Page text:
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1996 and the End of History examines the year as it panned out in the UK not just in politics but in music, light entertainment and sport.
It was the zenith of a decade which will go down as remarkably untroubled by modern standards; following the collapse of the Berlin Wall, prior to 9/11, in which political conditions of peace and apparent economic prosperity created an overall mood of frivolity, postmodern anti-seriousness and a desire to get back to sunnier times before the grim onset of the strife-ridden 70s and 80s. 1996 could be seen in the UK as a subconscious recreation of the year 1966; the England football team seeking similar glory at Wembley Stadium in Euro 96, Tony Blair representing the white heat of an incoming Labour government after many years of Tory rule a la Harold Wilson, Oasis’s absolute dominance a throwback to the monomania surrounding The Beatles. However, the author argues, this mood of retrograde optimism was a distraction, the feeling of prosperity a delusion, one compounded by the notion that now the End Of History had arrived, so had the old oppositions of Left And Right; that we were entering post-political times. They were nothing of the kind, as the future we find ourselves in today confirms.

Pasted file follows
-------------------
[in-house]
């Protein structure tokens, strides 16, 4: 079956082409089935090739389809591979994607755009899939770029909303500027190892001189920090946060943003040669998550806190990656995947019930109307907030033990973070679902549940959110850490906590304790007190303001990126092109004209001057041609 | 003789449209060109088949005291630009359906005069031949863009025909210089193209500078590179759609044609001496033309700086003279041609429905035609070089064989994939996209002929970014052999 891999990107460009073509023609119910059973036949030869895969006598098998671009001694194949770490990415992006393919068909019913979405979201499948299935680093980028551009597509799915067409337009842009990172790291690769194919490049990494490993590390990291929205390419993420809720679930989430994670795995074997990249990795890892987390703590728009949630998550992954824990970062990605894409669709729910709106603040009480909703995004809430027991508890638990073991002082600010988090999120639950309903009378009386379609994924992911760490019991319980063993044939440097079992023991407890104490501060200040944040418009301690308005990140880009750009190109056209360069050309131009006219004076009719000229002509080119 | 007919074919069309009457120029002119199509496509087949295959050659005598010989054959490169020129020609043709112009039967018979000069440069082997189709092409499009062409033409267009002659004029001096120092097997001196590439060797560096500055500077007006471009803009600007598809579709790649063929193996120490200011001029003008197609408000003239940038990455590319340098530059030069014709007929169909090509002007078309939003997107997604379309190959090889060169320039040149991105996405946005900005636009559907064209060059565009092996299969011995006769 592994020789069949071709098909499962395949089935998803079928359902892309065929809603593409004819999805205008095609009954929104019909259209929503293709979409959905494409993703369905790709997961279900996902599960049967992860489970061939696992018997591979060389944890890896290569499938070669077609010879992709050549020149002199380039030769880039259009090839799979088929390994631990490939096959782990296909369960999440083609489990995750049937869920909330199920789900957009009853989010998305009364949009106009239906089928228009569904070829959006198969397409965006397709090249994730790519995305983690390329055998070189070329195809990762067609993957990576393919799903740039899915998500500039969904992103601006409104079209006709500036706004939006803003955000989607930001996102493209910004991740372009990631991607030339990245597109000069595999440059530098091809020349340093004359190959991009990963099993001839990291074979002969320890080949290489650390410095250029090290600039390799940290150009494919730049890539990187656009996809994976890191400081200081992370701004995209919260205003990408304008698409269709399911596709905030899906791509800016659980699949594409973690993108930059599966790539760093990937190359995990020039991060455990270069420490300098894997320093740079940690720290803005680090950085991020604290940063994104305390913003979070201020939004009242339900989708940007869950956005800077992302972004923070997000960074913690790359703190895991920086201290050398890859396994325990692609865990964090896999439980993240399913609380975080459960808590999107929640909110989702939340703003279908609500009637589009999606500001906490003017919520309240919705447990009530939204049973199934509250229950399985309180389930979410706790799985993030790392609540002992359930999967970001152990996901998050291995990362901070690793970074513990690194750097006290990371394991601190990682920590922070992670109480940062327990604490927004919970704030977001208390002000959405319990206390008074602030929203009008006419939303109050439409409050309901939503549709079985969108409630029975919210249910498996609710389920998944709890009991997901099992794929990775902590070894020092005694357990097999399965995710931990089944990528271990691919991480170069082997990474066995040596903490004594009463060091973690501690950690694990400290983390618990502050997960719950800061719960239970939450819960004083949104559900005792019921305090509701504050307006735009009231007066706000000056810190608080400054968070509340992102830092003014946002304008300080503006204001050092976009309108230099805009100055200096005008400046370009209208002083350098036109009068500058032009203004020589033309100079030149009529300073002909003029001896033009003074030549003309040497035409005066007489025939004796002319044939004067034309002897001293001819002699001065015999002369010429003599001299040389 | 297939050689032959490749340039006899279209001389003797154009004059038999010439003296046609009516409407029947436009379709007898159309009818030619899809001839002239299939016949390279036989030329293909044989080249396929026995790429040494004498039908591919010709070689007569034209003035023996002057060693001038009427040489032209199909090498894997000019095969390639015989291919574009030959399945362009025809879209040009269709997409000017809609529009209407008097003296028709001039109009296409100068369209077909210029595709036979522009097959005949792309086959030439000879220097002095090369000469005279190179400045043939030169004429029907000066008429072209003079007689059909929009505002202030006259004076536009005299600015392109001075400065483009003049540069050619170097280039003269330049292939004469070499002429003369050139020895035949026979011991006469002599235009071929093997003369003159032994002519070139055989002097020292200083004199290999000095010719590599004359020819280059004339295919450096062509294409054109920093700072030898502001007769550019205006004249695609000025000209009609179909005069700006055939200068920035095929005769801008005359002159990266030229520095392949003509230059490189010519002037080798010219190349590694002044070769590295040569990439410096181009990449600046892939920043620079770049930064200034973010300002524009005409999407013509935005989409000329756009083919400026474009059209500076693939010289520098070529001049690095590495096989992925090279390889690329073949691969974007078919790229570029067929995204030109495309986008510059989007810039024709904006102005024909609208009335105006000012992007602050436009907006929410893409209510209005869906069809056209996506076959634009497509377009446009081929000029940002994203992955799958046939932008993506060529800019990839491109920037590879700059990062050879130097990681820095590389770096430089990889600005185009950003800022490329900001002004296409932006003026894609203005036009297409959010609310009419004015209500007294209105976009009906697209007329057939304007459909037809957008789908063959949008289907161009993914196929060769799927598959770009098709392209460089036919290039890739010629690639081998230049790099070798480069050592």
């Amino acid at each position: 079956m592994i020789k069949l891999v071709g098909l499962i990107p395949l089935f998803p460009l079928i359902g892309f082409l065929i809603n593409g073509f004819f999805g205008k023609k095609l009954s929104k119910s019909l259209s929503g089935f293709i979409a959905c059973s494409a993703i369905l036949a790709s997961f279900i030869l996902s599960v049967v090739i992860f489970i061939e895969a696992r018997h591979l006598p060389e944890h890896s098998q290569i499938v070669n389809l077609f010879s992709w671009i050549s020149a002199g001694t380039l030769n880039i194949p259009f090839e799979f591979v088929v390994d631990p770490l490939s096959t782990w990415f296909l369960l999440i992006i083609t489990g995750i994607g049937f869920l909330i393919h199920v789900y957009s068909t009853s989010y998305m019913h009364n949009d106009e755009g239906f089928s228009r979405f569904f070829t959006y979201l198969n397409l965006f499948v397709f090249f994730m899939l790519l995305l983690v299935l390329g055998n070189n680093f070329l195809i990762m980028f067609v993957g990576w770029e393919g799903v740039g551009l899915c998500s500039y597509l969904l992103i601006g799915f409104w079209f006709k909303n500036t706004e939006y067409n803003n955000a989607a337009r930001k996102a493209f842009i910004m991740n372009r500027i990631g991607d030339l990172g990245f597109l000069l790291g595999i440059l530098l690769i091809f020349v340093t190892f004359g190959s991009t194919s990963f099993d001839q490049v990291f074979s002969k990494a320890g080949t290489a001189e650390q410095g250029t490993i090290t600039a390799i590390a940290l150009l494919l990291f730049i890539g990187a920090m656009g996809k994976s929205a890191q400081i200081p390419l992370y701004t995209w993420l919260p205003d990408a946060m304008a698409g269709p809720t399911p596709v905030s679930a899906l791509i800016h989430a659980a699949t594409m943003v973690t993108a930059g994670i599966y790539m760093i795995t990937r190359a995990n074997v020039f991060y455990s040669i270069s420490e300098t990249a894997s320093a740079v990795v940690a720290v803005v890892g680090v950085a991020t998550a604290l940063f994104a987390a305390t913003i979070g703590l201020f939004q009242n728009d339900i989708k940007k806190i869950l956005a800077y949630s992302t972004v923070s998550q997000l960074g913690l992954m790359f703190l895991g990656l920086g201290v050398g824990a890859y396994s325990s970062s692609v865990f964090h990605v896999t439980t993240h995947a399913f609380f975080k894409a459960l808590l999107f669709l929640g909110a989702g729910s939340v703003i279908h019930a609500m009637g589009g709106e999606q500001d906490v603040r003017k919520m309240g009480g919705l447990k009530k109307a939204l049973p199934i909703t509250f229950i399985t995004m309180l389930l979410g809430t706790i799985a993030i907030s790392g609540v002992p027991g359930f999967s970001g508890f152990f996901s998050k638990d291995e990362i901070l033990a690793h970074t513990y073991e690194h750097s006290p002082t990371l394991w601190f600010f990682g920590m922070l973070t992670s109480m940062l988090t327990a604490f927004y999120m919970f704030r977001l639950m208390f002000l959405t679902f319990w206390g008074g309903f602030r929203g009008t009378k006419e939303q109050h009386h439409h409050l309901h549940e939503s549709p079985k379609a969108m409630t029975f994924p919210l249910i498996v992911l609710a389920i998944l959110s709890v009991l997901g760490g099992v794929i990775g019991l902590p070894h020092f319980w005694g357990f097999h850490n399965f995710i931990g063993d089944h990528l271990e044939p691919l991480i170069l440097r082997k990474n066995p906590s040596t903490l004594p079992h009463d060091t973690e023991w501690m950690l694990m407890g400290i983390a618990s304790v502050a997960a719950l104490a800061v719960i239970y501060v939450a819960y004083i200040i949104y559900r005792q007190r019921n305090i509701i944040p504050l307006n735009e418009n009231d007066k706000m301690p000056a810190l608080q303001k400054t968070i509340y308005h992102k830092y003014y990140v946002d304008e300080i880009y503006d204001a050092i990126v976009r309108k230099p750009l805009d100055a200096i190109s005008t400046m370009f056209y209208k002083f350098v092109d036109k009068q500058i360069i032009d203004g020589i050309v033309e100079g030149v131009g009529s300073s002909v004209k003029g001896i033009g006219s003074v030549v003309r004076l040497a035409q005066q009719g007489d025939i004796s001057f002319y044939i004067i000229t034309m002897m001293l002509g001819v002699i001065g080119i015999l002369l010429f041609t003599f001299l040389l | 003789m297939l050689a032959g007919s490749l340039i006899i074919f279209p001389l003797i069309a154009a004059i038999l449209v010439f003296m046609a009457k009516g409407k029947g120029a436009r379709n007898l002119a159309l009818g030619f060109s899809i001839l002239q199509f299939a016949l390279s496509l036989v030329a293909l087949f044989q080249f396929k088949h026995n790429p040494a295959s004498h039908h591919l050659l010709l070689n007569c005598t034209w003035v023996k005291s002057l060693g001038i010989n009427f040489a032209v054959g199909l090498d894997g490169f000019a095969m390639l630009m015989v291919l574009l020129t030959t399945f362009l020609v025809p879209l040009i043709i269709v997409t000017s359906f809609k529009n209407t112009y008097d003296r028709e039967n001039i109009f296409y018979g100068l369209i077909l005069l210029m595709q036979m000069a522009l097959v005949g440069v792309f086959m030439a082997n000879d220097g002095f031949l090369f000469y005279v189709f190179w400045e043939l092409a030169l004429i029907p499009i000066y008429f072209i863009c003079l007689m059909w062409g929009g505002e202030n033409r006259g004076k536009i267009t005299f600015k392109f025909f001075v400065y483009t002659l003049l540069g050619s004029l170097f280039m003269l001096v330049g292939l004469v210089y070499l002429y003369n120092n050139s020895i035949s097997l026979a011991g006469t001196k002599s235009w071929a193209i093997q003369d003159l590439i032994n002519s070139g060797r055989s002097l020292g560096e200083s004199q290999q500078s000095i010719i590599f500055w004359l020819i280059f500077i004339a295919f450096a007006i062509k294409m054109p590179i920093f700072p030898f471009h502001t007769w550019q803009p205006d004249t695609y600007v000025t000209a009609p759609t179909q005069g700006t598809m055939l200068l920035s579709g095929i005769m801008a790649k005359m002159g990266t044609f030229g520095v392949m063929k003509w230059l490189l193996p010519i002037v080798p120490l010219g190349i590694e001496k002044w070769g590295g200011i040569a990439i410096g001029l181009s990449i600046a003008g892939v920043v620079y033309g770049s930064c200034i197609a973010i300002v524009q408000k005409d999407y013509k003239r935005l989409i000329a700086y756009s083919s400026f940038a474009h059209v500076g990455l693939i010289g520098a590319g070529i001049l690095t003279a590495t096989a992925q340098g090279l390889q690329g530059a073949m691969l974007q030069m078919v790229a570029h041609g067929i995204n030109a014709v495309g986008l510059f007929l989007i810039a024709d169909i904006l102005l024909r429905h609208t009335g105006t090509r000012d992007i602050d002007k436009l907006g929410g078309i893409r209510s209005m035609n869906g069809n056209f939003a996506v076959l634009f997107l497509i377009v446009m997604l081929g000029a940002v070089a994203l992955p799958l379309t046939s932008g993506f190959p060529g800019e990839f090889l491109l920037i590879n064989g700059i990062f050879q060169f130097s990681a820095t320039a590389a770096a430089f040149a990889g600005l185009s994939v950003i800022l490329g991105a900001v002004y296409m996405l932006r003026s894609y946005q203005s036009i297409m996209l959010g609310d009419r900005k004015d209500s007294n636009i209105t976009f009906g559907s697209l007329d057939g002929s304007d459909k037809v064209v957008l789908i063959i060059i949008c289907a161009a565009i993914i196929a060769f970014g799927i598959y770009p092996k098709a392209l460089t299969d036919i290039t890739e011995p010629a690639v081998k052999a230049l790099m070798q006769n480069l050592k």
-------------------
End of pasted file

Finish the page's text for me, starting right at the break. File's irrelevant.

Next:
David Stubbs is a journalist and author who started working life at Melody Maker in 1986. Since then he has written for NME, Uncut, The Wire, The Guardian, The Observer, The Sunday Times, The Daily Mash, When Saturday Comes and The Quietus among others. He is also the author of Fear Of Music: Why People Get Rothko But Don’t Get Stockhausen (Zero), The Prince Charles Letters (Aurum) and Future Days: Krautrock And The Building Of Modern Germany (Faber & Faber), as well as books on Jimi Hendrix, Eminime and the footballer Charlie Nicholas. He lives in East London.
“A quality addition to the critical reassessment of ‘90s Britain.”